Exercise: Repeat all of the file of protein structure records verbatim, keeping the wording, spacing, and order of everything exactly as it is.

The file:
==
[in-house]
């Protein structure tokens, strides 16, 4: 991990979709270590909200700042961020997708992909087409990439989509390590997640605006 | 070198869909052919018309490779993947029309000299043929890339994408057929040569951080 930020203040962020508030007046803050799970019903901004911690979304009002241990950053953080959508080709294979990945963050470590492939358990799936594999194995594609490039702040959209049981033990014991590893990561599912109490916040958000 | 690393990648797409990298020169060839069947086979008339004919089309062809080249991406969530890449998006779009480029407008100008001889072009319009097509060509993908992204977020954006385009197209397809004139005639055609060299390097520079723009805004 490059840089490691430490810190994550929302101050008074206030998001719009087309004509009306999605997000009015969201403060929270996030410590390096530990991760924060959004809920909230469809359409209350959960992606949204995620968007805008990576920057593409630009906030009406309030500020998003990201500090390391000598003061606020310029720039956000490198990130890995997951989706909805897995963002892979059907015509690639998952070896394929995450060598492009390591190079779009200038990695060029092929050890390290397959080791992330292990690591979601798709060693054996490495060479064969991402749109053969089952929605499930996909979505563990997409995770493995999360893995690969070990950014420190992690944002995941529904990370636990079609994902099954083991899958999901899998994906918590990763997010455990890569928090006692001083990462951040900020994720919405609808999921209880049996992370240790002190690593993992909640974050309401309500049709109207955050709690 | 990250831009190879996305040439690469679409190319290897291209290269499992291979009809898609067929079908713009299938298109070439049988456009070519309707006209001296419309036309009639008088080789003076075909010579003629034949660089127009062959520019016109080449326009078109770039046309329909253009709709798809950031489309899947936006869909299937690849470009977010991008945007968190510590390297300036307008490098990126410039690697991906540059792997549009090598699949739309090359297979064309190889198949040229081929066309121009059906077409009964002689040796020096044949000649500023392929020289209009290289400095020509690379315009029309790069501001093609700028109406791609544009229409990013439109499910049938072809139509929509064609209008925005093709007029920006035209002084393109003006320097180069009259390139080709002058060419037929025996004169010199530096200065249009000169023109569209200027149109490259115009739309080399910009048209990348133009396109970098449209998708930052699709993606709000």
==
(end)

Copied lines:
[in-house]
């Protein structure tokens, strides 16, 4: 991990979709270590909200700042961020997708992909087409990439989509390590997640605006 | 070198869909052919018309490779993947029309000299043929890339994408057929040569951080 930020203040962020508030007046803050799970019903901004911690979304009002241990950053953080959508080709294979990945963050470590492939358990799936594999194995594609490039702040959209049981033990014991590893990561599912109490916040958000 | 690393990648797409990298020169060839069947086979008339004919089309062809080249991406969530890449998006779009480029407008100008001889072009319009097509060509993908992204977020954006385009197209397809004139005639055609060299390097520079723009805004 490059840089490691430490810190994550929302101050008074206030998001719009087309004509009306999605997000009015969201403060929270996030410590390096530990991760924060959004809920909230469809359409209350959960992606949204995620968007805008990576920057593409630009906030009406309030500020998003990201500090390391000598003061606020310029720039956000490198990130890995997951989706909805897995963002892979059907015509690639998952070896394929995450060598492009390591190079779009200038990695060029092929050890390290397959080791992330292990690591979601798709060693054996490495060479064969991402749109053969089952929605499930996909979505563990997409995770493995999360893995690969070990950014420190992690944002995941529904990370636990079609994902099954083991899958999901899998994906918590990763997010455990890569928090006692001083990462951040900020994720919405609808999921209880049996992370240790002190690593993992909640974050309401309500049709109207955050709690 | 990250831009190879996305040439690469679409190319290897291209290269499992291979009809898609067929079908713009299938298109070439049988456009070519309707006209001296419309036309009639008088080789003076075909010579003629034949660089127009062959520019016109080449326009078109770039046309329909253009709709798809950031489309899947936006869909299937690849470009977010991008945007968190510590390297300036307008490098990126410039690697991906540059792997549009090598699949739309090359297979064309190889198949040229081929066309121009059906077409009964002689040796020096044949000649500023392929020289209009290289400095020509690379315009029309790069501001093609700028109406791609544009229409990013439109499910049938072809139509929509064609209008925005093709007029920006035209002084393109003006320097180069009259390139080709002058060419037929025996004169010199530096200065249009000169023109569209200027149109490259115009739309080399910009048209990348133009396109970098449209998708930052699709993606709000």